When the Islamic State ofcially declared the formation of its province in Afghanistan and Pakistan (AfPak)—Wilayat Khorasan, or Islamic State Khorasan (ISK)—in January 2015, many global and regional policymakers dismissed the threat of an Islamic State afliate in the AfPak theater. In the years following its formation, ISK unleashed some of the most devastating attacks in the AfPak region, persisting in the face of U.S. airstrikes, Pakistani military operations, and clashes with the Afghan Taliban. Although the potential threat of ISK is acknowledged today, questions about the nature of the nascent group and its efcacy, resilience, and trajectory remain unanswered. What are the broader contours of ISK’s lethality, targets, and tactics in Afghanistan and Pakistan?1 How do ISK’s operational trends compare and contrast across the two countries? How have ISK’s alliances contributed to its overall capacity and resilience? More broadly, what explains ISK’s demonstrated ability to survive and thrive in the AfPak region, and what do its operational trends and alliances collectively tell us about its future trajectory?
To shed light on the above questions, this report draws on open-source materials to uncover various facets of ISK’s presence in Afghanistan and Pakistan. Part 1 of the report compares and contrasts the geography and operational trends of ISK attacks in Afghanistan and Pakistan between January 2014 and July 2018. After establishing an overview of ISK’s organizational capacity, Part 2 seeks to explain the source of ISK’s demonstrated capacity and resilience. This part maps out the universe of ISK’s alliances in the AfPak region, explaining various types of cooperation (ideological, logistical, and operational) and the quality of cooperation (high-end and low-end cooperation). Part 3 of the report analyzes the direct linkages between ISK and three of its alliances to show the extent to which ISK relies on operational cooperation to sustain its activity. This part focuses on jointly claimed attacks by ISK and its allies, their overlapping areas of operation, and seasonality trends. Part 4 offers an analysis of the similarities and differences in ISK’s activity in Afghanistan and Pakistan and highlights the associated security implications of its alliance hub.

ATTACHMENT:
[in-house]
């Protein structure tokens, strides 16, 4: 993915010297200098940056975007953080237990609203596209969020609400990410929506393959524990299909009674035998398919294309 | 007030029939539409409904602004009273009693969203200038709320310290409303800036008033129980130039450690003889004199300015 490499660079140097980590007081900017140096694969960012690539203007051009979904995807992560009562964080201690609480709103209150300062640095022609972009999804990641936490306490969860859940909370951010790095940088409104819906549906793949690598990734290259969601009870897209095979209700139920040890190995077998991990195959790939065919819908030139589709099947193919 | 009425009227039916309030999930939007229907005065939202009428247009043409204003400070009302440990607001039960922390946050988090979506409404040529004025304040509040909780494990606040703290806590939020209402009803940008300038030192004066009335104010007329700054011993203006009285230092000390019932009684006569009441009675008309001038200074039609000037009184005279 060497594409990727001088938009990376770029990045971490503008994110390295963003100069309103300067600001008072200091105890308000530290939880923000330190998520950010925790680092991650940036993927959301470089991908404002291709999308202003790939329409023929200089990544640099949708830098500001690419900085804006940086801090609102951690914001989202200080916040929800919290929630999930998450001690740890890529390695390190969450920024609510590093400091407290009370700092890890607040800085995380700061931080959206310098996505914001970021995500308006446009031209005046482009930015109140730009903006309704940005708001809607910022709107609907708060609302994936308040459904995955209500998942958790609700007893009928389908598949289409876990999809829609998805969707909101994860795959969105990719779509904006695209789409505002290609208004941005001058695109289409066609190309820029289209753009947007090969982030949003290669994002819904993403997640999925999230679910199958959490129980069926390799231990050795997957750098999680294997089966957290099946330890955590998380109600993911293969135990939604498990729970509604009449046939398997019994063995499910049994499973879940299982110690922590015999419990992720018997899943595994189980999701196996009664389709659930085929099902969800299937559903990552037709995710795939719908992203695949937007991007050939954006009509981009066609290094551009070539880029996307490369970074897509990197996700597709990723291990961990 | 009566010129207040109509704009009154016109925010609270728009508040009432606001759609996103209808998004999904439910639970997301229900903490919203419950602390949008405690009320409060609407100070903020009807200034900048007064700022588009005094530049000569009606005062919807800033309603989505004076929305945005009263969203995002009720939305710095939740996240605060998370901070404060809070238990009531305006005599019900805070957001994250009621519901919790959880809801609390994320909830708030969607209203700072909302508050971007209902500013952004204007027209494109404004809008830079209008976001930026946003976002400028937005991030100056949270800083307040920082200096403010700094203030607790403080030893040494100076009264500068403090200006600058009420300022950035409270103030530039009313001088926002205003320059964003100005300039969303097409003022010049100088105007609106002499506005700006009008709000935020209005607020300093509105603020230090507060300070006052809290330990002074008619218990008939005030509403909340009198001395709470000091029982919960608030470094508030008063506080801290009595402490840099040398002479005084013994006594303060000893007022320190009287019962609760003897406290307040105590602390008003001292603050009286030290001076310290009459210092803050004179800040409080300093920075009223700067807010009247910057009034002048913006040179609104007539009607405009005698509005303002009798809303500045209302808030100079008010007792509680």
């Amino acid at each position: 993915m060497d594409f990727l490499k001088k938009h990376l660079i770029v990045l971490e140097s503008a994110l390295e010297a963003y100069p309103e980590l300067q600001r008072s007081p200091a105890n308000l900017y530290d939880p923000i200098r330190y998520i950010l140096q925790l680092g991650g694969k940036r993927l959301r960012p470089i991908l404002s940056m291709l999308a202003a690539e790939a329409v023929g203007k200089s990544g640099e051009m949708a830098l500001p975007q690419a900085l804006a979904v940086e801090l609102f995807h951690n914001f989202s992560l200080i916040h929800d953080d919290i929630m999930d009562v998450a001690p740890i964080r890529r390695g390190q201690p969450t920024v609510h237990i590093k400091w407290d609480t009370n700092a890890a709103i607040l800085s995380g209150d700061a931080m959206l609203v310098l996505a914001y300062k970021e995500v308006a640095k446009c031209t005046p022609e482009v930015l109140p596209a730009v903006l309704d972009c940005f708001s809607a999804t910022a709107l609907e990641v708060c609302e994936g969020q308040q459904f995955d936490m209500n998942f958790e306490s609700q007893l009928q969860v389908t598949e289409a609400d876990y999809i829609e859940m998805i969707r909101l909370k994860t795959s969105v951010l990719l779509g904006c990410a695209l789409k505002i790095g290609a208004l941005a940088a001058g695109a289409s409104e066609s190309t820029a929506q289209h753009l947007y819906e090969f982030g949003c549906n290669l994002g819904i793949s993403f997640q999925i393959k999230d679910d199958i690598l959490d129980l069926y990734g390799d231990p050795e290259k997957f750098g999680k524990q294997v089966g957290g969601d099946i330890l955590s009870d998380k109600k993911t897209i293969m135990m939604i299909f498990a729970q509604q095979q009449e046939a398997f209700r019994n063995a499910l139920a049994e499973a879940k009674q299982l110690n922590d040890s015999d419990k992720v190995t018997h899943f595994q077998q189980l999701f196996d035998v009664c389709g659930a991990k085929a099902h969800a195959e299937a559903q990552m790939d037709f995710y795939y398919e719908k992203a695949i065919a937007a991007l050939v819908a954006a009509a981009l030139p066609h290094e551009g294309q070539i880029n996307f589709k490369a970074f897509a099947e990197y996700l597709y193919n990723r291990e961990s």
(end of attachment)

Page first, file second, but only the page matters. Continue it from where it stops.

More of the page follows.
The findings of this report demonstrate that ISK has been successful in reinforcing its organizational capacity in both Afghanistan and Pakistan by fostering partnerships with regional militant groups. Moreover, various parallels in the nature and timing of ISK’s attacks in both countries, as shown in this report, indicate that ISK activity is coordinated across the AfPak region to a certain degree. Taken together, these findings strongly suggest that ISK’s continued ability to leverage and make efective use of a lethal, cross-border, and resourceful network in the Khorasan region will define the parameters of its future trajectory. A nuanced understanding of how ISK cultivates alliances, which facilitate its activity in AfPak, is imperative to successfully counter the group.